Senna directed by Asif Kapadia (Universal Pictures, Studio Canal, and Working Title Films, PG-13, 106 minutes) Starring Ayrton Senna, Alain Prost, Frank Williams, and Ron Dennis. Motor Sports in the Blood Whenever I feel the need to impress a new acquaintance, I often find myself telling stories of my dad and uncles. You see, my father (before he met my mother) raced hydroplanes. As a child, my dad would take me to the pits during Seafair and while I marveled at the loud engines and sleek boat frames, my dad would socialize with drivers, mechanics, and boat owners. Both of my uncles to this day dabble in motor sports. Whether go-karts or open-wheeled Formula Four vehicles, my uncles have the… Read More →

Book Review: The Tiger’s Wife

The Tiger’s Wife: A Novel by Téa Obreht (New York: Random House, 368 pp) Born in 1985 in the former Yugoslavia, Téa Obreht grew up in Cyprus and Egypt before immigrating to the United States in 1997. Her writing is published in The New Yorker, The Atlantic, Harper’s, Zoetrope: All-Story, The New York Times, and The Guardian. Her first novel, The Tiger’s Wife, won the 2011 Orange Prize. She has been named by The New Yorker as one of the twenty best American fiction writers under forty and included in The National Book Foundation’s list of 5 Under 35. Téa Obreht lives in Ithaca, New York. Faith or Reason With the death of famed author and theist critic Christopher Hitchens… Read More →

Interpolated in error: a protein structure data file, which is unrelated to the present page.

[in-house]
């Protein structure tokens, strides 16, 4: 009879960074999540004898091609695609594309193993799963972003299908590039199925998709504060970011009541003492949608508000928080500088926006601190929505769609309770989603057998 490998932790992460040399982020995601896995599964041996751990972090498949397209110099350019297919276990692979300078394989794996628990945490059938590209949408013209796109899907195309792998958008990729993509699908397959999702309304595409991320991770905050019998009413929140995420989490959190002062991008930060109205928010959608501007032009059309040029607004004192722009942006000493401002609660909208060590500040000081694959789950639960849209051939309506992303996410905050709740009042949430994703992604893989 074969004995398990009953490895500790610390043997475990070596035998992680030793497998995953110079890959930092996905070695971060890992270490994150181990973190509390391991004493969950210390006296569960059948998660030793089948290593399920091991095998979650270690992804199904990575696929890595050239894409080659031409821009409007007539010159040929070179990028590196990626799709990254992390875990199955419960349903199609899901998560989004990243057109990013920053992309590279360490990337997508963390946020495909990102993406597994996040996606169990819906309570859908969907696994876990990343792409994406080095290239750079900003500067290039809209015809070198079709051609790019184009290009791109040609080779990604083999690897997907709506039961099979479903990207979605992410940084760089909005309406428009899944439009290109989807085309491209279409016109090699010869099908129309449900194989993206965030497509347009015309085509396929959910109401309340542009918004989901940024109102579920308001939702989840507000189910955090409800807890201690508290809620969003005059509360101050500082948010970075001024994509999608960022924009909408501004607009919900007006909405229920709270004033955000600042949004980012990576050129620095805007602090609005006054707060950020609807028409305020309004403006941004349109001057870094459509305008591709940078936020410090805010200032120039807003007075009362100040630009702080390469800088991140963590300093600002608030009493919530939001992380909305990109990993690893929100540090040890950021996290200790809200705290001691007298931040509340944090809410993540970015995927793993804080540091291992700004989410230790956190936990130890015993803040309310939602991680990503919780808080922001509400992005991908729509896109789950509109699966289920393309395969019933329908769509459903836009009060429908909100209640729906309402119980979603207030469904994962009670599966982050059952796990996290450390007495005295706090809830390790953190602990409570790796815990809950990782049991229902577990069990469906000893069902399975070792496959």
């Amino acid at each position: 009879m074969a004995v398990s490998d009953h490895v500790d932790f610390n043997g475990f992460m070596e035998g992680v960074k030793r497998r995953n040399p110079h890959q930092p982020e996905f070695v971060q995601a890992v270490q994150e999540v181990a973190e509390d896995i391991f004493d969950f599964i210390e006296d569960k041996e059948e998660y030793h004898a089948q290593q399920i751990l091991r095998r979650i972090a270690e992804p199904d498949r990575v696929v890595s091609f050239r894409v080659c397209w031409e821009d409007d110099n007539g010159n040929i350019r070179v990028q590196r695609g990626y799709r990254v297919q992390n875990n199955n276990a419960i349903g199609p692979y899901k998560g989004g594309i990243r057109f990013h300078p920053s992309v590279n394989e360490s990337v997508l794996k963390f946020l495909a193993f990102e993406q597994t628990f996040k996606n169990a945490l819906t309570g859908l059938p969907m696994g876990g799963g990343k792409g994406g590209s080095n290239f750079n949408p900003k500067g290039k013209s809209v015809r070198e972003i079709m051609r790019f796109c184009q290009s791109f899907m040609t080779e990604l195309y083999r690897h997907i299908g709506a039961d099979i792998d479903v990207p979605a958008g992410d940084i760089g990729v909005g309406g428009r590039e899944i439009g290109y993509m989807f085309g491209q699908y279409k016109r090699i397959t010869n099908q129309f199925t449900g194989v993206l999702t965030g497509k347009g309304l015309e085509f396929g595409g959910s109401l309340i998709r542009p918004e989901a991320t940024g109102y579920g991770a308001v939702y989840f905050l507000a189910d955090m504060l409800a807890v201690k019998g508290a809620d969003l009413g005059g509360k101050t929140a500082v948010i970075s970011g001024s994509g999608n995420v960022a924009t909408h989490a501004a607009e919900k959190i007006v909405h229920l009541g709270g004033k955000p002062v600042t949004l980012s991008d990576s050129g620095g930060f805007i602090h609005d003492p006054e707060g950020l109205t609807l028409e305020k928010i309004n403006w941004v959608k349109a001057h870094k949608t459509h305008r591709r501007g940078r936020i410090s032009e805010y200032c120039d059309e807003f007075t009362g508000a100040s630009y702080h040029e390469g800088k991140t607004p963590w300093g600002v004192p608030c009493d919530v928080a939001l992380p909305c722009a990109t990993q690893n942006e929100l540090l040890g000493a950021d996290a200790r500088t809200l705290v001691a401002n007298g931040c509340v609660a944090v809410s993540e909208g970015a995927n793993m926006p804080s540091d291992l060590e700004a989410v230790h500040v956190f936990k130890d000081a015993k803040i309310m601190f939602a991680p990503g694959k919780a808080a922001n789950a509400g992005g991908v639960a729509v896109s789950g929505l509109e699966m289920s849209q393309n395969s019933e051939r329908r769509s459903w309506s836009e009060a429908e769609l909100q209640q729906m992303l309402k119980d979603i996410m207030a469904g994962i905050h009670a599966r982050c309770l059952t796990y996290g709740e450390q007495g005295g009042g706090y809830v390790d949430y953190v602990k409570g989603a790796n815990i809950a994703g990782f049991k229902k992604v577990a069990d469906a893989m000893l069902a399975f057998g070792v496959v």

Book Review: The Ultimate Question

Ultimate Question: Driving Good Profits and True Growth by Fred Reichheld (Boston: Harvard Business School Press, 2006. 224 pp) Born in Cleveland, Fred Reichheld is an author and business strategist employed by Bain & Company. Holding a B.A. from Harvard College and an M.B.A. from Harvard Business School, Reichheld writes on the loyalty business model. His most popular books are The Loyalty Effect, Loyalty Rules!, and The Ultimate Question. In 2003, Consulting Magazine named Reichheld one of the world’s top 25 consultants. Good Ethics Is Good Business? Spend any time with a business executive and you might hear the cliché, “Good ethics is good business.” Setting aside the clear disassociation between this statement and the way American businesses operate, the… Read More →

Donovan’s Top Albums of 2011